The most recent threat to profitability now is inflation. Consumer Price Index data for January, released Feb. 10, showed that prices are climbing at the fastest pace in the last 40 years. Prices are up 7.5% overall compared to January 2021. Of course, Kelly said, inflation is a mixed bag for retailers — it’s a way to quickly recoup costs produced by increased freight expenses by passing on certain price increases to the end consumer. But continued inflation threatens to spur higher wages and other costs, and given the outsized pace of inflation, it could certainly impact profitability.
Focus narrows on ESG priorities
Environmental, social and governance (ESG) goals continue to be an item of focus for retailers given their relationship with consumers. “We're continuing to see more retailers talk about their efforts related to ESG. They’re publicizing those details on their websites as well as through other published financial information. Retailers are making sure that their consumer base knows the actions they are taking because it can impact consumer behavior,” Kelly said.
Retail industry leaders have also tied the communication of a company’s ESG goals and progress to goals targeting the need to satisfy shareholder activism. Public disclosures about company activism on its own climate impact, its emissions and resources use were deemed a long-term value creator.
“Some companies may think they have some flexibility in what they say about ESG,” Kelly said, “but the consumers and investors both expect adherence to certain standards. Consumers, in particular, want to associate themselves with brands that are authentic, transparent, and socially aware, and consider how they're impacting the environment. That is very much ‘top of mind’ for executives making sure they're doing things responsibly to grow shareholder value.”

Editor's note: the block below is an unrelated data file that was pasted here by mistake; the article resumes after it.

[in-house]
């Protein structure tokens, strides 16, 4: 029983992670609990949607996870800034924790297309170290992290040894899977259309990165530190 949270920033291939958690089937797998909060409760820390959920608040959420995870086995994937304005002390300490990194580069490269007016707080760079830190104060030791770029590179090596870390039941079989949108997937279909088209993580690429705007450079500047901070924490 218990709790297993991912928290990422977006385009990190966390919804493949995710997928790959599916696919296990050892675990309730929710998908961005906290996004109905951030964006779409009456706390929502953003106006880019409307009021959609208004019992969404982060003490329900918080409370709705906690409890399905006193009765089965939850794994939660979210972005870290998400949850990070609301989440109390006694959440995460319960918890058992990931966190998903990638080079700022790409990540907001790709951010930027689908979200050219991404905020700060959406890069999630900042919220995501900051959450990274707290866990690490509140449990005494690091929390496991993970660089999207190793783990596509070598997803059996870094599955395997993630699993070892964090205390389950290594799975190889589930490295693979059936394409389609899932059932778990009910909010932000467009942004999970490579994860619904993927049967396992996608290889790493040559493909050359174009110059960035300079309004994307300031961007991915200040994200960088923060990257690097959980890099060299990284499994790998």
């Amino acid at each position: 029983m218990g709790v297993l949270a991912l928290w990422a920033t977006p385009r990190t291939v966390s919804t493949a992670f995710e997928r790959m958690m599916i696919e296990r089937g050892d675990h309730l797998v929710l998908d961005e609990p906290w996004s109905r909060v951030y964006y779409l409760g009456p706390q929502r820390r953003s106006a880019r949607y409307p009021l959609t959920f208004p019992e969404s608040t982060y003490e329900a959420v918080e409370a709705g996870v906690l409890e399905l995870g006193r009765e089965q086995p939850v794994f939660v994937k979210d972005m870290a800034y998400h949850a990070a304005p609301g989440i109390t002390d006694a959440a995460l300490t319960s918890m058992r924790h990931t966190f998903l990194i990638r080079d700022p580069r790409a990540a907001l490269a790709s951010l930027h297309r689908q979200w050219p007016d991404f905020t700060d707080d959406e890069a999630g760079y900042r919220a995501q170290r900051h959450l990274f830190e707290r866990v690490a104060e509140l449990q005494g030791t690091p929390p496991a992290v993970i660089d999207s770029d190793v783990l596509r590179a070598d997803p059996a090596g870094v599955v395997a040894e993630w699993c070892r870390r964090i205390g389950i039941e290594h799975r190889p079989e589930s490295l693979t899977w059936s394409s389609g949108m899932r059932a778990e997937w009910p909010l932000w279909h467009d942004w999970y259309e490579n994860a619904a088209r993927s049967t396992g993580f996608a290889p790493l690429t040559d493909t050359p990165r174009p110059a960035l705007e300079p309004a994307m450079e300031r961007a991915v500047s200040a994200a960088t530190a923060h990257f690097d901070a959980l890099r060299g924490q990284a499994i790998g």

Jessica Feeley, an ESG and Sustainability manager for Grant Thornton, said stakeholder expectations have matured. At first, stakeholders simply wanted retailers to talk about responsibility, but now they increasingly expect that they authentically exemplify it.
“With more robust ESG reporting, such as illustrating how ESG principles tie to core business functions and decision-making processes, retailers can demonstrate that ESG is effectively integrated into their strategy and risk management efforts,” Feeley said.
In addition, a shifting regulatory climate will likely mean that ESG reporting will further evolve from an expectation to a requirement. Retailers that are proactive at managing their ESG impact and establishing appropriate ESG reporting capabilities and initiatives will now be prepared to meet this challenge.